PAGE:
If you were wondering where the LiveBlog was for the Third & Final Presidential Debate, I say, I say, keep wondering! It's not like we liveblog everything. Once the new software is up & running, we'll be able to liveblog the sunrises, the neigh-at-hand jousting tourney, & the first ever International Itwaslost.org Simultaneously Binger Plum Wine Drink-up-offer Ass-orama. I went out to the El Cerrito Speakeasy Cinema (a second-run movie theater with couches, beer & pizza) to watch a twenty-foot tall McCain roll his eyes & blink a lot at a thirty-foot-tall Obama. (DID YOU KNOW, at 5'7", John McCain would be the shortest President since William McKinley. Now we all know what happened to him--: assassinated at a Temple of Music in Buffalo, New York; had an over-compensatingly huge mountain named after him, which of course eventually reverted to the proper native name, Denali. Such is why any God-fearing American should be categorically against short Presidents.) Here is a photograph of Senator McCain's graceful exit from the stage:
A search for more good whale jokes was unfruitful, so I am putting out another call for jokes, about any large sea-mammal is permitted. Are there any dugong jokes? Please, no dumb old-man puns. (Example: What do you use to weigh a whale? A whale-weigh-station. I don't even fucking get it. What's a whale-weigh-station?)
Here is a short essay by Andrew Sullivan about the virtues of blogging:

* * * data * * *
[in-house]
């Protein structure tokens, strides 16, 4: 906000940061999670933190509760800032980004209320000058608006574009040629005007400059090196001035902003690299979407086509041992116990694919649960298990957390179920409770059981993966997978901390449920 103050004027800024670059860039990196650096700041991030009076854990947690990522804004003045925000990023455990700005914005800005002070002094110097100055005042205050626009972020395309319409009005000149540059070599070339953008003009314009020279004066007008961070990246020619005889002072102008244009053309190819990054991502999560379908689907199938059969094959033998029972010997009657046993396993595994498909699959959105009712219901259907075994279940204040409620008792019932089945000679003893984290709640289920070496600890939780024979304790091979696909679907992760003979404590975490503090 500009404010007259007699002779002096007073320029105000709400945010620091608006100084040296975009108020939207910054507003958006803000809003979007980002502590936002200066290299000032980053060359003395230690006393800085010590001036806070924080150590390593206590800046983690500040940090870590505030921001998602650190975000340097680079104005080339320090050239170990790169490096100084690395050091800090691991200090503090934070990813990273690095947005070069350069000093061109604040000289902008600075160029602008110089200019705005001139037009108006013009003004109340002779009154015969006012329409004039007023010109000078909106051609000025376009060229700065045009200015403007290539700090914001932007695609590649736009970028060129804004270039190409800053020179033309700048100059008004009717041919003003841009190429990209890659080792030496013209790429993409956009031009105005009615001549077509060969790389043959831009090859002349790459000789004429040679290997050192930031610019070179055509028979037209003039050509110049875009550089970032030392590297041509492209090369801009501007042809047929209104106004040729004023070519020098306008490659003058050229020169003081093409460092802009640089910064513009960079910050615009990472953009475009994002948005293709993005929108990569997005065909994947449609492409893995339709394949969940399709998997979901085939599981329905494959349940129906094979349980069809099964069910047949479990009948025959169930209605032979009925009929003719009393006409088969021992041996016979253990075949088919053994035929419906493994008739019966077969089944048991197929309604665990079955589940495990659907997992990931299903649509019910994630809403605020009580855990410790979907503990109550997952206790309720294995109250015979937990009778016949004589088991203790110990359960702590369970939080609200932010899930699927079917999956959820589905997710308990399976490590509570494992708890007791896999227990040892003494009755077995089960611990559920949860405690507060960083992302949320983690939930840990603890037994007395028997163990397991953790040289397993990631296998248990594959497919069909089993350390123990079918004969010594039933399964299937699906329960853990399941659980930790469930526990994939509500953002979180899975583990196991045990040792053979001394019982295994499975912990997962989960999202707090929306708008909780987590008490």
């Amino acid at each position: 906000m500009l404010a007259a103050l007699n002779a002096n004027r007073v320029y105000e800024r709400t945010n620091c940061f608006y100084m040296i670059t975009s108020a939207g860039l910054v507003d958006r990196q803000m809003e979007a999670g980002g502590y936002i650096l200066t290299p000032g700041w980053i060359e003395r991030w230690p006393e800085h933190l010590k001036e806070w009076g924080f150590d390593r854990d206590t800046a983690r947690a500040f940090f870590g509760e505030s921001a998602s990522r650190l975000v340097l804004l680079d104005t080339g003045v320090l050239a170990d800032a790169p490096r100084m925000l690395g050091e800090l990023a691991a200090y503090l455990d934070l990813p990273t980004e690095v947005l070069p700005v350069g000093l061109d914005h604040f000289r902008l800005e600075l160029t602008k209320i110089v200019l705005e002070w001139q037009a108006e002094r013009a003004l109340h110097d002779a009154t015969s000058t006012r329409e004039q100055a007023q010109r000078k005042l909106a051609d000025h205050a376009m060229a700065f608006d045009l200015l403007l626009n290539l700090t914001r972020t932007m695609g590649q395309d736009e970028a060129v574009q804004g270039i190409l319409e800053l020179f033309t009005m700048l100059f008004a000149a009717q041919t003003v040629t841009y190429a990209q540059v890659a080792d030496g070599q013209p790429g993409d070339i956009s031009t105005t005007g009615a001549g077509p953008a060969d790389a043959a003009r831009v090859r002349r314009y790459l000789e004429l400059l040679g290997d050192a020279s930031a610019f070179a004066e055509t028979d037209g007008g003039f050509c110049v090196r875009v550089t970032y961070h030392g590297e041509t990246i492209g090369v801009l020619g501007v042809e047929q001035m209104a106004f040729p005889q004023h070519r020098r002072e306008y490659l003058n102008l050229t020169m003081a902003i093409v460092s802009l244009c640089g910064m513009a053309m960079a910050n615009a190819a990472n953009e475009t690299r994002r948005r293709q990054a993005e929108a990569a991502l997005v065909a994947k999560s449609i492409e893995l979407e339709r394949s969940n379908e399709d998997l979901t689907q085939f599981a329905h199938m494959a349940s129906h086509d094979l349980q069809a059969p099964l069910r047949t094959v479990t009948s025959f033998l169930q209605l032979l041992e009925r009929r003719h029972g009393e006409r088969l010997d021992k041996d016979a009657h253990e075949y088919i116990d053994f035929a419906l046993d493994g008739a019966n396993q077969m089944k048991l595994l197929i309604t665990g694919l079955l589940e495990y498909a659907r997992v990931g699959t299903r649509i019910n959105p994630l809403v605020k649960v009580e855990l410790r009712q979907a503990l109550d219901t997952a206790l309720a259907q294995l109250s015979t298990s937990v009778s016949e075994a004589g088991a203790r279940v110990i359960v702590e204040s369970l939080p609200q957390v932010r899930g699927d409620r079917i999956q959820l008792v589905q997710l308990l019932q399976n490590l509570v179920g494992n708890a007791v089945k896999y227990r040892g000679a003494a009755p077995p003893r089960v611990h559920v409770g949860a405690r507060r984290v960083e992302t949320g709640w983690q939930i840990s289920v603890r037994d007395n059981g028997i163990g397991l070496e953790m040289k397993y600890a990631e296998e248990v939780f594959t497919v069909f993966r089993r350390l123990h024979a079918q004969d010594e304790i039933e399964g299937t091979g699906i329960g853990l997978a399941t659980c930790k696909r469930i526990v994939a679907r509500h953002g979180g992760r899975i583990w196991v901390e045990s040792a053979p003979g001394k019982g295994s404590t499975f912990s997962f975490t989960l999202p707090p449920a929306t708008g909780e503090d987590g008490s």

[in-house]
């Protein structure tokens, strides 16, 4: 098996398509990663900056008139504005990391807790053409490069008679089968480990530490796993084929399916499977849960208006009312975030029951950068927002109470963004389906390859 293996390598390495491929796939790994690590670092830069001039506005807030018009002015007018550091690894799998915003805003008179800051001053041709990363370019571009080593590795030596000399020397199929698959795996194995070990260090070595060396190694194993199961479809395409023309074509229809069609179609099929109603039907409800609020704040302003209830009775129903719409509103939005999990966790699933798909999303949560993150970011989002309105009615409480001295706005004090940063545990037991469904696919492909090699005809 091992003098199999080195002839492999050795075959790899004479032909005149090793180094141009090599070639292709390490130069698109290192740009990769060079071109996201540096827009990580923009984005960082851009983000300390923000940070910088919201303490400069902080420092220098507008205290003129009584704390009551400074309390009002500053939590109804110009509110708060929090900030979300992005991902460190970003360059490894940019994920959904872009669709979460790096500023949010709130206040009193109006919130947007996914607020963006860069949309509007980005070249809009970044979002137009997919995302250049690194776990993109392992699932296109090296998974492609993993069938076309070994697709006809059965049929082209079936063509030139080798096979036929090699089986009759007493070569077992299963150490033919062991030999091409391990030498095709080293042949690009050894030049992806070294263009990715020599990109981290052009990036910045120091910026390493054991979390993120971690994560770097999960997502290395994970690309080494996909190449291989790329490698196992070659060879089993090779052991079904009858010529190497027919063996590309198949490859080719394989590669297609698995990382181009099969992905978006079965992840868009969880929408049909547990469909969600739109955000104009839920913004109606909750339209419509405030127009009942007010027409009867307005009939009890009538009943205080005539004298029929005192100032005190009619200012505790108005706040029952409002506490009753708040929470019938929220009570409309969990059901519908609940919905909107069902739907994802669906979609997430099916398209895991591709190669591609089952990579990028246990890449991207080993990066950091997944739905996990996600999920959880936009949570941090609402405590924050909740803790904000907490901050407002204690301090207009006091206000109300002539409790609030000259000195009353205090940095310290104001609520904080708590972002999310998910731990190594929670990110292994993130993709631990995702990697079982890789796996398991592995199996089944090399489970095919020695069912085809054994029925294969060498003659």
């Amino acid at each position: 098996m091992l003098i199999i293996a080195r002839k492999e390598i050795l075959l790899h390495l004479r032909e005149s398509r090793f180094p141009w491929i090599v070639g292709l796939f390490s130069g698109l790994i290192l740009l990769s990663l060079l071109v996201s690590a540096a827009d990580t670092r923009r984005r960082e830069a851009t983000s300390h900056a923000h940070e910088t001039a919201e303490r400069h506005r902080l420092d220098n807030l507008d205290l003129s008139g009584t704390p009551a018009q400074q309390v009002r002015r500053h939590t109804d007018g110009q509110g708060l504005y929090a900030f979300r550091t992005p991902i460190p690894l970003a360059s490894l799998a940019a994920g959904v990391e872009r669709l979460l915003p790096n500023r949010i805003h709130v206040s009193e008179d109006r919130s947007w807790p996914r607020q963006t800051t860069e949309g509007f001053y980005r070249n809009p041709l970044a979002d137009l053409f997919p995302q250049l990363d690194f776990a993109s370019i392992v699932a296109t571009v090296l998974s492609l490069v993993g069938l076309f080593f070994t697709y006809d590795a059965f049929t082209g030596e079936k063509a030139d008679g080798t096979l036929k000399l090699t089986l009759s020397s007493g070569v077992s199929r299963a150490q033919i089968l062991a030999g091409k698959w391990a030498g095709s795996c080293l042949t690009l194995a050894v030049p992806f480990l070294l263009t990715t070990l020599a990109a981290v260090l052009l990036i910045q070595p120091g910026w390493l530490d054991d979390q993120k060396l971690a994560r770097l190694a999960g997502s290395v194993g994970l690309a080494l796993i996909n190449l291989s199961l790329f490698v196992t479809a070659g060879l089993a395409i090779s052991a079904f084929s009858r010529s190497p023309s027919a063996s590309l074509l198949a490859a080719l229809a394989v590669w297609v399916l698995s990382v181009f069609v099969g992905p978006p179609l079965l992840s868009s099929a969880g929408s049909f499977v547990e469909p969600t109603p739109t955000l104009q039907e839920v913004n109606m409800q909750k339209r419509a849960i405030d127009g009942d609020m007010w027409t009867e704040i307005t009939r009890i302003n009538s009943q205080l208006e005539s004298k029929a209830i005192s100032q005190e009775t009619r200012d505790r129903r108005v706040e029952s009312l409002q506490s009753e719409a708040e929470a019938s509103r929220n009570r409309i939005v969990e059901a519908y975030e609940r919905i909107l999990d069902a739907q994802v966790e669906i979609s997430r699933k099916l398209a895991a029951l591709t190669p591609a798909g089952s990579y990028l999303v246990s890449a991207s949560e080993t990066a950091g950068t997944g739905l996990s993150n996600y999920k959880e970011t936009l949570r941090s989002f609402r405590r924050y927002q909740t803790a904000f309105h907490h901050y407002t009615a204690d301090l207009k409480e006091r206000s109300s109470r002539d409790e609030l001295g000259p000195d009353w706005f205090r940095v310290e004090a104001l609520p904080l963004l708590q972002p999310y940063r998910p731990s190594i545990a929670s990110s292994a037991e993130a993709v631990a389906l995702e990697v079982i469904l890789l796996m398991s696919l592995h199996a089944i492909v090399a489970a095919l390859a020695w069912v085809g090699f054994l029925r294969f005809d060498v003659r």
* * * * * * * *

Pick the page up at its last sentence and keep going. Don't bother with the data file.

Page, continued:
For centuries, writers have experimented with forms that suggest the imperfection of human thought, the inconstancy of human affairs, and the humbling, chastening passage of time. If you compare the meandering, questioning, unresolved dialogues of Plato with the definitive, logical treatises of Aristotle, you see the difference between a skeptic’s spirit translated into writing and a spirit that seeks to bring some finality to the argument. Perhaps the greatest single piece of Christian apologetics, Pascal’s Pensées, is a series of meandering, short, and incomplete stabs at arguments, observations, insights. Their lack of finish is what makes them so compelling—arguably more compelling than a polished treatise by Aquinas.
Or take the brilliant polemics of Karl Kraus, the publisher of and main writer for Die Fackel, who delighted in constantly twitting authority with slashing aphorisms and rapid-fire bursts of invective. Kraus had something rare in his day: the financial wherewithal to self-publish. It gave him a fearlessness that is now available to anyone who can afford a computer and an Internet connection.
I don't know why the 21st Century in general is so against definitive treatises, but it seems to me he shouldn't have made his point by referencing a bunch of twaddle. A simple Star Trek analogy would have done the trick. Good night, true ideologues! I've got to re-read Jonathan Livingston Seagull five times before bed & finish off this handle of Aguardiente.